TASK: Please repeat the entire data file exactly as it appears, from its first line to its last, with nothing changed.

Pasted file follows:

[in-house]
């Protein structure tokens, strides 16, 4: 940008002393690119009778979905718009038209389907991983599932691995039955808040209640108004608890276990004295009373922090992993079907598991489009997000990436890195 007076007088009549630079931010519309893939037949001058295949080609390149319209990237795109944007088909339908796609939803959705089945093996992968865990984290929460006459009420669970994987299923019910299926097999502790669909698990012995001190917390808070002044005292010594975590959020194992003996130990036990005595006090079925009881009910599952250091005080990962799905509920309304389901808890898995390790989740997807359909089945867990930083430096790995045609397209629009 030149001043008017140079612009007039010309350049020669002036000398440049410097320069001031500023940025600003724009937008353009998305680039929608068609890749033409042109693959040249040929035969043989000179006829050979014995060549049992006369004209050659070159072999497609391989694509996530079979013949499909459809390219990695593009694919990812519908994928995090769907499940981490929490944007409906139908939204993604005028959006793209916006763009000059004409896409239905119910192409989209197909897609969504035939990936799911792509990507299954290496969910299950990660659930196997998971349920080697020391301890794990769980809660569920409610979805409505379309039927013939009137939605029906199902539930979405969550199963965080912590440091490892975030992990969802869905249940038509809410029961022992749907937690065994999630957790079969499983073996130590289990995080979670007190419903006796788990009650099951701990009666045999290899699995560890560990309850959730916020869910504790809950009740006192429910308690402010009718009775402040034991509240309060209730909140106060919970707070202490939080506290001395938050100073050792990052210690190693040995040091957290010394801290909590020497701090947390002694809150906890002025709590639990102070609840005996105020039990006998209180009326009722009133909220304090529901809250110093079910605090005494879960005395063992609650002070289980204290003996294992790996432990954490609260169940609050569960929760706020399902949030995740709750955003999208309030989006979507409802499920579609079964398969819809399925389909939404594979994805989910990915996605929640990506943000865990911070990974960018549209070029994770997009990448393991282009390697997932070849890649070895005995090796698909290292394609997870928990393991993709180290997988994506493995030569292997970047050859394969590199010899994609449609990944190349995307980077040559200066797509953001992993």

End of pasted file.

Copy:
[in-house]
């Protein structure tokens, strides 16, 4: 940008002393690119009778979905718009038209389907991983599932691995039955808040209640108004608890276990004295009373922090992993079907598991489009997000990436890195 007076007088009549630079931010519309893939037949001058295949080609390149319209990237795109944007088909339908796609939803959705089945093996992968865990984290929460006459009420669970994987299923019910299926097999502790669909698990012995001190917390808070002044005292010594975590959020194992003996130990036990005595006090079925009881009910599952250091005080990962799905509920309304389901808890898995390790989740997807359909089945867990930083430096790995045609397209629009 030149001043008017140079612009007039010309350049020669002036000398440049410097320069001031500023940025600003724009937008353009998305680039929608068609890749033409042109693959040249040929035969043989000179006829050979014995060549049992006369004209050659070159072999497609391989694509996530079979013949499909459809390219990695593009694919990812519908994928995090769907499940981490929490944007409906139908939204993604005028959006793209916006763009000059004409896409239905119910192409989209197909897609969504035939990936799911792509990507299954290496969910299950990660659930196997998971349920080697020391301890794990769980809660569920409610979805409505379309039927013939009137939605029906199902539930979405969550199963965080912590440091490892975030992990969802869905249940038509809410029961022992749907937690065994999630957790079969499983073996130590289990995080979670007190419903006796788990009650099951701990009666045999290899699995560890560990309850959730916020869910504790809950009740006192429910308690402010009718009775402040034991509240309060209730909140106060919970707070202490939080506290001395938050100073050792990052210690190693040995040091957290010394801290909590020497701090947390002694809150906890002025709590639990102070609840005996105020039990006998209180009326009722009133909220304090529901809250110093079910605090005494879960005395063992609650002070289980204290003996294992790996432990954490609260169940609050569960929760706020399902949030995740709750955003999208309030989006979507409802499920579609079964398969819809399925389909939404594979994805989910990915996605929640990506943000865990911070990974960018549209070029994770997009990448393991282009390697997932070849890649070895005995090796698909290292394609997870928990393991993709180290997988994506493995030569292997970047050859394969590199010899994609449609990944190349995307980077040559200066797509953001992993």